On March 27 2013, around the time of Easter and the school holidays, I gave in to the urgings of my wife, to try this blogging thing.
And today it's two years later and now very clear to me that writing for fun, but based around what I know in science, will be something I do for many years to come.
At times it's been tough - or maybe other pressures made it feel tougher than it was - and I've considered stopping and have at times paused. As hard as it was though, I found myself wanting to chime in on stuff and could not stay away. I still find that weird, but it must have been a part of me all along - I just hadn't noticed it until after I turned 40'ish. I'm a bit slow sometimes.
Turns out that I enjoy writing and I needed a hobby that I enjoy and that helped inform and generated such unexpected positive feedback. Everyone needs that I think. Bit of a shame that the typos don't get fewer but such is life.
It also turns out that blogging made me resign from my job of 23 years - which just so happens to co-occur with this very date. No, of course my resignation was not for such a simplistic reason, but blogging was one of a few major factors that set the process in motion. In particular, blogging about outbreaks of Middle East respiratory syndrome coronavirus (MERS-CoV), avian influenza A(H7N9) virus and the Ebola virus disease epidemic in West Africa. It was that last one that really had the greatest impact on me though.
From blogging has come more interactions with the media (something I am now a firm believer in more scientists needing to do-communicate what we do to our stakeholders), new collaborations, papers, strange discussions with affiliate Institutes about why they'd rather me not link them in print or press to this press or these papers since I had no research funding for these viruses, friendly discussions with very high ranking Health officials, advice to documentary makers and then an invited role helping out my State's public health team. That one was the kicker. The feeling that the virology information and patterns I'd spent years accruing and piecing together in my head, and now blogging about and drawing graphs and graphics to describe, could be used for the greater good completely ruined me. But in a good way. It triggered many realisations about my current role, some were familiar to me as I had been living with them daily for years, others I had felt in the corners of my mind but they were too intangible and just wouldn't coalesce into anything that would describe itself to me and yet others that were patterns I simply didn't see. Told you I was a bit slow sometimes.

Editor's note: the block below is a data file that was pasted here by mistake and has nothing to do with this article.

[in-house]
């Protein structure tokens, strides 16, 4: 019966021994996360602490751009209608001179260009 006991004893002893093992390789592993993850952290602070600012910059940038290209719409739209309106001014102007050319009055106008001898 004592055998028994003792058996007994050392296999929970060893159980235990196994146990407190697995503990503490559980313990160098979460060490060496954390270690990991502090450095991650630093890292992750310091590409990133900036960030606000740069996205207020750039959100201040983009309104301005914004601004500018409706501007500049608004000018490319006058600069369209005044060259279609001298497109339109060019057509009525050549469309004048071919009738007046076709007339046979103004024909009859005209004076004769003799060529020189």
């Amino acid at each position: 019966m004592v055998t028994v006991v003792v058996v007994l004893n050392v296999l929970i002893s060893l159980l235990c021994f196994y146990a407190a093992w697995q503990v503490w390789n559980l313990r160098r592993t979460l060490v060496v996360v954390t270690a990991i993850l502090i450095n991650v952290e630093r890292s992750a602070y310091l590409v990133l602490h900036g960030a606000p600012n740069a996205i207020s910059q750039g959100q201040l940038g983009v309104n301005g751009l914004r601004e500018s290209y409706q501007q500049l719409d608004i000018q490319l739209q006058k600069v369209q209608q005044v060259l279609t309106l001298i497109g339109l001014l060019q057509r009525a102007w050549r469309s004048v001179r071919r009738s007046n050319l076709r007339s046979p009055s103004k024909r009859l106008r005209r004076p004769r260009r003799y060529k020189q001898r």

You could of course dismiss all of this as the rantings of a failed scientist who - despite an h-index of 32, 80 papers (15 with >100 citations), >400 citations per year for the past 9 years, 14 book chapters, roles as an Associate Editor at the Journal of Clinical Virology, a Section Editor at Biomolecular Detection and Quantification and an Editorial board for Viruses as well as having continuous competitive research grant funding since he was awarded his PhD in 2003 until 2014 - had missed out on achieving most of his recent grant applications. Go right ahead.
I wanted to use what I'd learned for the greater good. Yeah - as a comic nerd that makes even me cringe a little. But that's where I've been heading, knowingly or not, for some years now. Well, soon I'll be a part of a team that cam help me to do that.
So I wish you a Happy 2nd birthday little VDU. You've helped me to grow and to learn at the rate of a human two year old. And in doing so, I've met and made friends with a lot of great people around the world. For such tiny things, viruses can have such an impact on us. Quite the hobby.